How ClearlySo, the Social Stock Exchange, the SyndicateRoom and the Low Carbon Innovation Fund are innovating to make an impact
London-based impact investment bank ClearlySo has developed ATLAS, an online impact compass based on the SDGs that allows private equity firms and venture capitalists to map the environmental and social impacts of their investments and make better-informed decisions. It also provides insight into improving long-term returns.
ATLAS’s methodology uses a series of questions to assess whether or not a company is aligning with the SDGs and sustainability macro-trends. ATLAS aims to give investors a holistic view of a company, looking at what it actually does rather than just how it operates.
“We use the SDGs because they’re the closest thing the world has to a strategy,” explains Lindsay Smart, ClearlySo’s head of impact research and innovation. “They’re supported by governments and they’re gaining traction with businesses and investors, so they represent massive commercial opportunities as well as potential for positive impact.”
Among ClearlySo’s portfolio is Oomph Wellness (pictured above), which improves the lives of elderly people through group-based exercise classes. Smart says this form of investment is not about altruism: “There is a positive correlation between [social impact and financial returns], and one which is only likely to increase as sustainable macro trends play out.”
There is a positive correlation between social impact and financial returns, which will increase as sustainable macro trends play out
Also based in London, the Social Stock Exchange was launched in 2013 to give businesses that need capital to deliver social or environmental impacts access to a regulated public marketplace. It now has 50 members, in sectors ranging from energy to social inclusion and Fair Trade, with a collective market capitalisation of over £2bn.
Clement Huret, head of research at the Social Stock Exchange, says thatin addition to supplying governance and financial data, applicants need to demonstrate the positive social and environmental impacts that they will have, with only around 50% of applicants passing muster.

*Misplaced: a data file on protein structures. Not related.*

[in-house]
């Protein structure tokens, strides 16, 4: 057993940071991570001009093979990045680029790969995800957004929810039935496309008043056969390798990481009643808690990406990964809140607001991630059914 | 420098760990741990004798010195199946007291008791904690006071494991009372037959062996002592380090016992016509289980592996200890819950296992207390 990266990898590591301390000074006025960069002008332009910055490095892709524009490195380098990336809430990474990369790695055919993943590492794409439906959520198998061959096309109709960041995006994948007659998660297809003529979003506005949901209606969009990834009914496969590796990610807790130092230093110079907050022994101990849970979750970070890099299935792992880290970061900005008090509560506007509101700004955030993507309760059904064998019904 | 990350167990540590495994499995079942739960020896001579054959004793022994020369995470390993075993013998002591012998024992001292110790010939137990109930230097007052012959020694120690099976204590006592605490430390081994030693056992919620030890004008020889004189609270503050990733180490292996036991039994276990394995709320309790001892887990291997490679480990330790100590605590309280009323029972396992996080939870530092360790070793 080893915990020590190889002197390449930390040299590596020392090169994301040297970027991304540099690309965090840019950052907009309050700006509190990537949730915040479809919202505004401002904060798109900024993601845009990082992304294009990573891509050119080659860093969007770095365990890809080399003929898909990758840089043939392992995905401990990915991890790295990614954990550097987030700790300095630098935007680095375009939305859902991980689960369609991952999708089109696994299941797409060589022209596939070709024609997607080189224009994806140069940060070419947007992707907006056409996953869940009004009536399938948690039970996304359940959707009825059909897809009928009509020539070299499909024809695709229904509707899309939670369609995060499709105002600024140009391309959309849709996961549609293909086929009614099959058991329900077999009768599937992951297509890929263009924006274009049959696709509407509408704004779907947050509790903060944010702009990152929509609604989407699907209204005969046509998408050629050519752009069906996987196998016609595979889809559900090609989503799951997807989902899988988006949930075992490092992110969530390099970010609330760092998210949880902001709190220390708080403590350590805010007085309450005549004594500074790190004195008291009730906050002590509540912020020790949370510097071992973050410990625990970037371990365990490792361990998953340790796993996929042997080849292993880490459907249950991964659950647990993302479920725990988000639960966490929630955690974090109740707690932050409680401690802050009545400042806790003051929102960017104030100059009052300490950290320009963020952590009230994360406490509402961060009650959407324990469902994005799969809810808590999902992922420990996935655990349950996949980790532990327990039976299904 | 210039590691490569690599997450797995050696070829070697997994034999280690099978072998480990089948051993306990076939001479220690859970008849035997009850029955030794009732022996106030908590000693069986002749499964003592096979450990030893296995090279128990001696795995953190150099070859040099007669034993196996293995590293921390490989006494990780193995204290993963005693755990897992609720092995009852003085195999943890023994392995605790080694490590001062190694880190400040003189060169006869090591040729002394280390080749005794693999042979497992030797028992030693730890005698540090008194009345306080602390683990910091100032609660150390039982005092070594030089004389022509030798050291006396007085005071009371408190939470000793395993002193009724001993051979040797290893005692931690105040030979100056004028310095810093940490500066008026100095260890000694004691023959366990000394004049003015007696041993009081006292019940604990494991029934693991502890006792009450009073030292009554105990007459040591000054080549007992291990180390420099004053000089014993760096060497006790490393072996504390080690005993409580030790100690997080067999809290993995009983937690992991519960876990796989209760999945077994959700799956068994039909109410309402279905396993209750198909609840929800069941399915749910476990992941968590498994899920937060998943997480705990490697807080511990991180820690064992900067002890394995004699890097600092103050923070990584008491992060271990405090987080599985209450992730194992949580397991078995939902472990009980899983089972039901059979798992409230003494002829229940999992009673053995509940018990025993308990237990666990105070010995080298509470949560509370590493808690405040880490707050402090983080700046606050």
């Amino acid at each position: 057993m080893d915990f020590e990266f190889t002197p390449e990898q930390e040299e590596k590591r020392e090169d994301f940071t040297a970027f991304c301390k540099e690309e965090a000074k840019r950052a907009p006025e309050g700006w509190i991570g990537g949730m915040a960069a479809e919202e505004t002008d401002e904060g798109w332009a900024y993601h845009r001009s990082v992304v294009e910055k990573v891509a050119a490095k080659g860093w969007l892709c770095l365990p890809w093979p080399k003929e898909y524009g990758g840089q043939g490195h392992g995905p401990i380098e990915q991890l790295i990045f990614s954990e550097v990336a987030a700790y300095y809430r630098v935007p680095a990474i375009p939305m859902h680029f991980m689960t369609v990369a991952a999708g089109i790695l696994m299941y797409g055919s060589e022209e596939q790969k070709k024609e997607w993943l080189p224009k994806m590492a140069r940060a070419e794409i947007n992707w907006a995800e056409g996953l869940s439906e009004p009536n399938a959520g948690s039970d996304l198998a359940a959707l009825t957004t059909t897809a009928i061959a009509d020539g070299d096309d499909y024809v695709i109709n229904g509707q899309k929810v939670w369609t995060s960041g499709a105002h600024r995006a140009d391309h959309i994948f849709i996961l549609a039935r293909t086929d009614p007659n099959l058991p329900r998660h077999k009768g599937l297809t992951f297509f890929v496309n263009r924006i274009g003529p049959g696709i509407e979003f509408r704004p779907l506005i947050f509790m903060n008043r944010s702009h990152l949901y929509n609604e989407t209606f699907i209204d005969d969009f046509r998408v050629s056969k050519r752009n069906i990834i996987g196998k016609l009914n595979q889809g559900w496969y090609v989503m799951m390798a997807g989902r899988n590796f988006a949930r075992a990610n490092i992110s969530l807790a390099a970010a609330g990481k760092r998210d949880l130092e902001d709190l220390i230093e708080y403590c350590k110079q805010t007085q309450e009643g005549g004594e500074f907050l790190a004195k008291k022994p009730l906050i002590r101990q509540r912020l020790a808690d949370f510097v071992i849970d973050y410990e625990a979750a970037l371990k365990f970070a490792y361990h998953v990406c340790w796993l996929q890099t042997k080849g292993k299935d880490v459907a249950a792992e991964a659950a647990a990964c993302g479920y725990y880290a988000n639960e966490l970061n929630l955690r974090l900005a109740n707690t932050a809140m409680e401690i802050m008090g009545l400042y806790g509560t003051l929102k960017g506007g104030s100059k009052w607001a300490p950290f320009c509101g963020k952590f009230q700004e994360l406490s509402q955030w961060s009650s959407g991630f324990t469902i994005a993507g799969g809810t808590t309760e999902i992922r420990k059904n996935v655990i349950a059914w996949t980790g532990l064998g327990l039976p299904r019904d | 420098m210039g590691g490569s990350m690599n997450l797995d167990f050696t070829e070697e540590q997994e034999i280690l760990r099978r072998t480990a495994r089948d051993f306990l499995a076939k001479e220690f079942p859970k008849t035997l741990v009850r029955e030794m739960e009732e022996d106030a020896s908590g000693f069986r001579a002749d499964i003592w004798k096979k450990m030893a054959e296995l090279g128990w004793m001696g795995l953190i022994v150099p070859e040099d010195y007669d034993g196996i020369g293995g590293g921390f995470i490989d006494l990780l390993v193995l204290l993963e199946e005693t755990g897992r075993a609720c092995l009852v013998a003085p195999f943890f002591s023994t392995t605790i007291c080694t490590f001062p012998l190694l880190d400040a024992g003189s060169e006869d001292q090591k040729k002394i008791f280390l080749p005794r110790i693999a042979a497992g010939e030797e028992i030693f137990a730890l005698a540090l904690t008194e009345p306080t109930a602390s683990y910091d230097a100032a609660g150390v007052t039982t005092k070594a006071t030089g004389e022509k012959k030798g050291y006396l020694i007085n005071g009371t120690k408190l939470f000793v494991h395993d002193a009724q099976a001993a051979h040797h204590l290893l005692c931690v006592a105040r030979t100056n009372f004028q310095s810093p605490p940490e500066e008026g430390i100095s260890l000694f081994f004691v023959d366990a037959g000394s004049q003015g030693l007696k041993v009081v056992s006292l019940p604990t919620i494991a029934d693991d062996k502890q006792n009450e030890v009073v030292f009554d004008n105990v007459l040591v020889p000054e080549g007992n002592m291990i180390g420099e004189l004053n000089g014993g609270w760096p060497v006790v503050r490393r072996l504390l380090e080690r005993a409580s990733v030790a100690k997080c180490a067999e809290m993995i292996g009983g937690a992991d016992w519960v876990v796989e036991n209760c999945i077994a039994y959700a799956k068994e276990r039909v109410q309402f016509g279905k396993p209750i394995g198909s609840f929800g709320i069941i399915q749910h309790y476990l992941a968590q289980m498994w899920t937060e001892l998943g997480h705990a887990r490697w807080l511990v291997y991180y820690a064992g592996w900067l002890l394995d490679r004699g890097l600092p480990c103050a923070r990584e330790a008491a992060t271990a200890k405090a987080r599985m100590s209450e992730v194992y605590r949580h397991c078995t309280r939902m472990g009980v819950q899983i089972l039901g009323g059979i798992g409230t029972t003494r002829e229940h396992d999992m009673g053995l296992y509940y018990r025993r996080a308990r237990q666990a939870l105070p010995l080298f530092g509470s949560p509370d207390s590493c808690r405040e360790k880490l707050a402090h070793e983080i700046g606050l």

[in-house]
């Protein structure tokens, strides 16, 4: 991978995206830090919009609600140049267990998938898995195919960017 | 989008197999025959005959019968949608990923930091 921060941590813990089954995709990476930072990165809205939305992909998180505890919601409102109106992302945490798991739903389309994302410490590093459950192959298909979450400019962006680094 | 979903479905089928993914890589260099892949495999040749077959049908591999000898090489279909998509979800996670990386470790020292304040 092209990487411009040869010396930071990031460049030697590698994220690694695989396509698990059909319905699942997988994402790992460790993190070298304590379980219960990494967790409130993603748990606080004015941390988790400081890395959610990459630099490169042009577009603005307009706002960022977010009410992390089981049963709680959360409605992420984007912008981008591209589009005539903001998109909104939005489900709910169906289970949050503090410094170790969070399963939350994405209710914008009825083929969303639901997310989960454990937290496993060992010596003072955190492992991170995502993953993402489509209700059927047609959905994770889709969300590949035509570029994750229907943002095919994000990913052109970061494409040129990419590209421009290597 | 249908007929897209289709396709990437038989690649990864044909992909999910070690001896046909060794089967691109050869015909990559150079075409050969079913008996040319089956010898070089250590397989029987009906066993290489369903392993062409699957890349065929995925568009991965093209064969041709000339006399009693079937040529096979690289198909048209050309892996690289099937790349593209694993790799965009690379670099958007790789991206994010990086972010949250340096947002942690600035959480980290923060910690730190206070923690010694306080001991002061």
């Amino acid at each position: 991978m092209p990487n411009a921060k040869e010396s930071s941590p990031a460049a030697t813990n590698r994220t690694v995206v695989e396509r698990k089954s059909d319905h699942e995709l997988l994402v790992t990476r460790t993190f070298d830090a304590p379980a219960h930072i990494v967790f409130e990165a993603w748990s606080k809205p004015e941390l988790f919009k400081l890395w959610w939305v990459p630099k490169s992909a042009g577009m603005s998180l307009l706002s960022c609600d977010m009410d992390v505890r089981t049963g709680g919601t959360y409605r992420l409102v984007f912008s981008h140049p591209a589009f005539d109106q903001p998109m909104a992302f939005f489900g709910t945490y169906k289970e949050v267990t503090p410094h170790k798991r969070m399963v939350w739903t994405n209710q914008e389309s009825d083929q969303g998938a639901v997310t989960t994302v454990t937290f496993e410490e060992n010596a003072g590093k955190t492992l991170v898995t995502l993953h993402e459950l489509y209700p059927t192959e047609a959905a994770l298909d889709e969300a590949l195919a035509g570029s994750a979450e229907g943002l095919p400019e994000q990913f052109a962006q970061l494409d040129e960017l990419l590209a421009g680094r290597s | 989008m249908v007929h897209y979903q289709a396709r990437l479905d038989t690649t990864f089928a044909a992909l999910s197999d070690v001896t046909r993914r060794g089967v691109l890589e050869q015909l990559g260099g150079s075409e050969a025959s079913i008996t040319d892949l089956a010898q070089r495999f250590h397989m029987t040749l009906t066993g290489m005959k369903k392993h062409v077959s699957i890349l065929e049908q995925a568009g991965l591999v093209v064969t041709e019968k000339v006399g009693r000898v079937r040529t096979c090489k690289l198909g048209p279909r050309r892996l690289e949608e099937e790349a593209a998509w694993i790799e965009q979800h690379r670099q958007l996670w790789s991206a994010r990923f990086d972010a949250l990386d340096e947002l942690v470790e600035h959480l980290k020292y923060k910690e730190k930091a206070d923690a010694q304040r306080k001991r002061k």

Based in Cambridge, the SyndicateRoom is an online equity investment platform that, since it launched in 2013, has helped to raise over £100m for its portfolio of more than 120 UK businesses. The company works with private investors, from experienced business angels to other high-net-worth individuals, while also seeking to open up the market to a larger audience by offering smaller levels of investment.
The big innovation is the ability to invest online alongside professional investors.“All online investors are able to see what professional investors are investing in and join them in the funding round,” explains company CEO Goncalo de Vasconcelos. “This means that online investors don’t have to be super well-connected to have access to these previously under-the-radar funding rounds.”
Regardless of whether you invest £1,000 or £1m, everybody will make or lose the same amount of money on a £1-per-£1 invested, he continues, and this allows highly innovative companies to raise money more quickly and efficiently.
One example is Recycling Technologies, which more than doubled its funding target after the SyndicateRoom harnessed investment from 135 different sources. The company has developed a way of re-using mixed plastic waste (MPW), diverting these previously unrecyclable materials from landfill or incineration and converting them into a synthetic hydrocarbon with a lower carbon footprint called Plaxx.
LCIF has invested more than £70m – including £48m of private co-investment – to support 70 companies
The London-based merchant bank Turquoise International is fund manager of the Low Carbon Innovation Fund (LCIF), an early-stageventure capital fund that is operated by the University of East Anglia and backed with over £20m from the European Regional Development Fund.
LCIF’s investment objectives include fostering job creation, promoting environmental improvement and developing the knowledge economy. Turquoise’s managing director Ian Thomas describes the fund as “an evolution in the development of public support for private sector investment into critical but under-funded technologies.”
LCIF has invested more than £70m – including £48m of private co-investment – to support more than 70 companies, including GT Energy, which is developing a deep, geothermal heat plant that will provide district heating in Stoke, and Bactest, a business whose mobile bacterial testing devices is currently being trialled in remote areas of Africa.
This is one of a series of articles on green finance. See also:
SDGs Recycling Technologies GT Energy Bactest ATLAS impact investment